Following the Cardinals' 4-2 win over the Red Sox, right fielder Carlos Beltran told reporters he received an injection of the non-steroidal anti-inflammatory Toradol to help him managed the pain in his bruised rib cage.
In response to a question about how he felt physically during the game, Beltran told reporters:
"Tomorrow I know for sure I'm going to wake up feeling sore. Basically they gave me an injection to kind of block the pain for five hours or six hours. I know for sure tomorrow I'm going to feel sore. The good thing is tomorrow I have the day off, and I've got the opportunity to get treatment, and hopefully Saturday I feel better than what I feel today."
He then named Toradol as the injection he was given.
Beltran suffered a contusion on the right side of his rib cage during the second inning of Game 1 when he collided with the right field wall while robbing David Ortiz of a grand slam. Beltran exited that game in the next half inning and was taken to the hospital. Beltran was listed as day-to-day with the injury, but he returned to the field for Game 2, playing right and batting second for St. Louis. Beltran went 2-for-4 with an RBI on Thursday night.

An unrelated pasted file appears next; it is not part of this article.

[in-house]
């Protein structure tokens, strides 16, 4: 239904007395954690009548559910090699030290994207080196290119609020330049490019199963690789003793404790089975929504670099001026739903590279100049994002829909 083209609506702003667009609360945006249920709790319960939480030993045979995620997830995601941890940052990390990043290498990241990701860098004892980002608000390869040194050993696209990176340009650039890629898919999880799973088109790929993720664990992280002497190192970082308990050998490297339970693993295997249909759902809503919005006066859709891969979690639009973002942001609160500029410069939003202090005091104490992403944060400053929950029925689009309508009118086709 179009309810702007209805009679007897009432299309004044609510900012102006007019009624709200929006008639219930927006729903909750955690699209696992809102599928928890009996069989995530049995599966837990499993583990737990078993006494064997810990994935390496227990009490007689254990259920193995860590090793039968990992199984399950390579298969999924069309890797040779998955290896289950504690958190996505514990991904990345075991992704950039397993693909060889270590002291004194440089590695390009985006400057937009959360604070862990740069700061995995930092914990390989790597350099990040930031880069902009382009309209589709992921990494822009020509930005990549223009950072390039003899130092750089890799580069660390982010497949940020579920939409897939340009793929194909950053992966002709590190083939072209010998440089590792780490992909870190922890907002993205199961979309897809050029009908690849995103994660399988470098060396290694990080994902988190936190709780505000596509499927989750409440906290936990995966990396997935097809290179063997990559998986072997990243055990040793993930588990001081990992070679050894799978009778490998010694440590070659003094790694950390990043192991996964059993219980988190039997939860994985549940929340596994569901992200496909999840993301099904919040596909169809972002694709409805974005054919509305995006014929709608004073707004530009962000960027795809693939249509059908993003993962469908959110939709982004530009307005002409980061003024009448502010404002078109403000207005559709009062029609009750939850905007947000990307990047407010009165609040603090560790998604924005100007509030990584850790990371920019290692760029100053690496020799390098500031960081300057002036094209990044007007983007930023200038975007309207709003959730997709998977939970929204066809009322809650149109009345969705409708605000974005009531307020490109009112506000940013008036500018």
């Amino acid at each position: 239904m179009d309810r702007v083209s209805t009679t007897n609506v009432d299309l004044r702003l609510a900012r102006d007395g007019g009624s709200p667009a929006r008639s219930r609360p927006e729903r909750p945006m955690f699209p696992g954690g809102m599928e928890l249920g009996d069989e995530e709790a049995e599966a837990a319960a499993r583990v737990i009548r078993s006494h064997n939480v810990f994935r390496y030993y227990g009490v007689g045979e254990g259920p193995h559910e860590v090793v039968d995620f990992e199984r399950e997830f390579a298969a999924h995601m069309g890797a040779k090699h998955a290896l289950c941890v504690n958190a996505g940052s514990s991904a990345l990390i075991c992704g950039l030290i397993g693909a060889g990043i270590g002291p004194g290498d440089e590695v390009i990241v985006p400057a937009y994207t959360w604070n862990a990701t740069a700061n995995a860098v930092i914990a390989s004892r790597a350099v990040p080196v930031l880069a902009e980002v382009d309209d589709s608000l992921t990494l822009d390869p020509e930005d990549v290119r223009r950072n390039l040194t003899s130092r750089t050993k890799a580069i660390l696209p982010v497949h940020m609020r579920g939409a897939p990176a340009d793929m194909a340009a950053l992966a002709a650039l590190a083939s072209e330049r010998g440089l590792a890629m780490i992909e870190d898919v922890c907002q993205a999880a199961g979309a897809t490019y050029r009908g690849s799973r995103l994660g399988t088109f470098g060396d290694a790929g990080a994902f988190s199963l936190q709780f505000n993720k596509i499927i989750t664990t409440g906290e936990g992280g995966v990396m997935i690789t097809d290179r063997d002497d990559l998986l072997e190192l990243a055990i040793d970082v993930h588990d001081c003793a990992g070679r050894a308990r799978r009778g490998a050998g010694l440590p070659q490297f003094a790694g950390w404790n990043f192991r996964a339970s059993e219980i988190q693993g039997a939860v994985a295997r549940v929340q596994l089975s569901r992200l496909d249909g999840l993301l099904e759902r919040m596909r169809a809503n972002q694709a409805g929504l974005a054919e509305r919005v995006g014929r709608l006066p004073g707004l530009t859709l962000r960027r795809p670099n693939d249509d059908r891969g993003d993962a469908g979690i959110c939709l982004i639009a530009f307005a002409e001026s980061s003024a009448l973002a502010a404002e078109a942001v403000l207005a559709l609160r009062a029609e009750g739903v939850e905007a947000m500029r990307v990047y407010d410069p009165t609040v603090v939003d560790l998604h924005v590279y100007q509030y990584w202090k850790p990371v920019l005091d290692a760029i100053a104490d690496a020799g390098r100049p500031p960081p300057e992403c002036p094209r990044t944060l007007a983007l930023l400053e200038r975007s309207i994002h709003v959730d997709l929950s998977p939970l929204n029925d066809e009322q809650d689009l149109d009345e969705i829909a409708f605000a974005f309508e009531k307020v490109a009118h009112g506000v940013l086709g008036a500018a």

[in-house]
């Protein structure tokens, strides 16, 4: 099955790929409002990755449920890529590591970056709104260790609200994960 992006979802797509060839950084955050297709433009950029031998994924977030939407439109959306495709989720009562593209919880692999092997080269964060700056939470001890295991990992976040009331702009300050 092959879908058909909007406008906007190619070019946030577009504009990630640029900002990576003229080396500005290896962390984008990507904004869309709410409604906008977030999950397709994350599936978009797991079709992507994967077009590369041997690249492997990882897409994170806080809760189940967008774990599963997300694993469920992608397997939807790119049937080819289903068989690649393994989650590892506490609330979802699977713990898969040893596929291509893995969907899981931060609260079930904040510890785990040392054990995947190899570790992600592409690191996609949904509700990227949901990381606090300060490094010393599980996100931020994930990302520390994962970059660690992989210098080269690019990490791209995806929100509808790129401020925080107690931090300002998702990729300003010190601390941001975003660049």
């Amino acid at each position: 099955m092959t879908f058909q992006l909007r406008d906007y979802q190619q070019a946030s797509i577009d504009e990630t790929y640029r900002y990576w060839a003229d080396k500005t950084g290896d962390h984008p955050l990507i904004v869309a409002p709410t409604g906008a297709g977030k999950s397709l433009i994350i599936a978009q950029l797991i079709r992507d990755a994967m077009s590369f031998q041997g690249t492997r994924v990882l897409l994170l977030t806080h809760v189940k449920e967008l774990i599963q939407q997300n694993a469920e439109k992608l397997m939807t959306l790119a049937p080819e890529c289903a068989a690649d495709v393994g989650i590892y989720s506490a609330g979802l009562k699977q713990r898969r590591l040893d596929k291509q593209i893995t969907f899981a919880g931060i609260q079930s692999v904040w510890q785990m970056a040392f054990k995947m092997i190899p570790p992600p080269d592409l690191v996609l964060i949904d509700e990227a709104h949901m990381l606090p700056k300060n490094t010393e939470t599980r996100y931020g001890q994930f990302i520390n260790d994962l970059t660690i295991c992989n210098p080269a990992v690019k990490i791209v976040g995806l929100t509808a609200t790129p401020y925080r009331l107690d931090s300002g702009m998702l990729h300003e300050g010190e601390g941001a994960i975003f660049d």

Toradol is a commonly used anti-inflammatory among major leaguers, according to Gordon Edes of ESPN Boston. It is typically used by pitchers dealing with sore arms. The Cardinals' World Series opponents, the Boston Red Sox, reviewed their use of the drug prior to the start of the 2013 season after it was seen as a possible cause of the esophagus inflammation that sidelined Clay Buchholz for 20 days in 2012, according to Edes. He also notes that Toradol was the subject of a 2011 law suit against the NFL, where "teams repeatedly and indiscriminately administered the drug before and during games, thus worsening injuries such as concussions." Since that report came out, there has been no word on the results of that review.